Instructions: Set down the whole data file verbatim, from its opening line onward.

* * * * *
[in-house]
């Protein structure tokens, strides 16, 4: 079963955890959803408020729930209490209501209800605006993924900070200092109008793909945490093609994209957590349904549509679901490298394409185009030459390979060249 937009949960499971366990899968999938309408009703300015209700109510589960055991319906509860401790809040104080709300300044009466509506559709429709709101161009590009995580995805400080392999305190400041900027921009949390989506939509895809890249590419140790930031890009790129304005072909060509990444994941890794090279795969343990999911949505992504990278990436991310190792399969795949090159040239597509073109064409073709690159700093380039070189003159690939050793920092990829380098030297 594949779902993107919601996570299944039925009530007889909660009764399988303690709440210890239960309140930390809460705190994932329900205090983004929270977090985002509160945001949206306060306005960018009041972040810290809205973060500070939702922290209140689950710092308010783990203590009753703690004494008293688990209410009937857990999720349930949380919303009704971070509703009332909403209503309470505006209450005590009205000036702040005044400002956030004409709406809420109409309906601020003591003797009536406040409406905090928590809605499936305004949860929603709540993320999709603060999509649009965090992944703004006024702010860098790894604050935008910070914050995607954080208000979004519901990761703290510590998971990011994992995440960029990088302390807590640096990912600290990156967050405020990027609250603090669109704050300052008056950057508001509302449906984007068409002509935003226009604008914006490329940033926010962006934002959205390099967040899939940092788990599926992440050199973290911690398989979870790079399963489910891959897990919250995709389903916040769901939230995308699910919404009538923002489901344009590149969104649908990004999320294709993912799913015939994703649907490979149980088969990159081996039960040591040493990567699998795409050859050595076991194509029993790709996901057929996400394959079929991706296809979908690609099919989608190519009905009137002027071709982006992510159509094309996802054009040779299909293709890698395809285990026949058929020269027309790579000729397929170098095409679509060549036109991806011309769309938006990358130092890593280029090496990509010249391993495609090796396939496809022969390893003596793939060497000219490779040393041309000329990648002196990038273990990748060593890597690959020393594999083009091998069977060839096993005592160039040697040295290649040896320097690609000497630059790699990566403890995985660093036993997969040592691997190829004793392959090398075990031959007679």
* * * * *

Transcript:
[in-house]
């Protein structure tokens, strides 16, 4: 079963955890959803408020729930209490209501209800605006993924900070200092109008793909945490093609994209957590349904549509679901490298394409185009030459390979060249 937009949960499971366990899968999938309408009703300015209700109510589960055991319906509860401790809040104080709300300044009466509506559709429709709101161009590009995580995805400080392999305190400041900027921009949390989506939509895809890249590419140790930031890009790129304005072909060509990444994941890794090279795969343990999911949505992504990278990436991310190792399969795949090159040239597509073109064409073709690159700093380039070189003159690939050793920092990829380098030297 594949779902993107919601996570299944039925009530007889909660009764399988303690709440210890239960309140930390809460705190994932329900205090983004929270977090985002509160945001949206306060306005960018009041972040810290809205973060500070939702922290209140689950710092308010783990203590009753703690004494008293688990209410009937857990999720349930949380919303009704971070509703009332909403209503309470505006209450005590009205000036702040005044400002956030004409709406809420109409309906601020003591003797009536406040409406905090928590809605499936305004949860929603709540993320999709603060999509649009965090992944703004006024702010860098790894604050935008910070914050995607954080208000979004519901990761703290510590998971990011994992995440960029990088302390807590640096990912600290990156967050405020990027609250603090669109704050300052008056950057508001509302449906984007068409002509935003226009604008914006490329940033926010962006934002959205390099967040899939940092788990599926992440050199973290911690398989979870790079399963489910891959897990919250995709389903916040769901939230995308699910919404009538923002489901344009590149969104649908990004999320294709993912799913015939994703649907490979149980088969990159081996039960040591040493990567699998795409050859050595076991194509029993790709996901057929996400394959079929991706296809979908690609099919989608190519009905009137002027071709982006992510159509094309996802054009040779299909293709890698395809285990026949058929020269027309790579000729397929170098095409679509060549036109991806011309769309938006990358130092890593280029090496990509010249391993495609090796396939496809022969390893003596793939060497000219490779040393041309000329990648002196990038273990990748060593890597690959020393594999083009091998069977060839096993005592160039040697040295290649040896320097690609000497630059790699990566403890995985660093036993997969040592691997190829004793392959090398075990031959007679």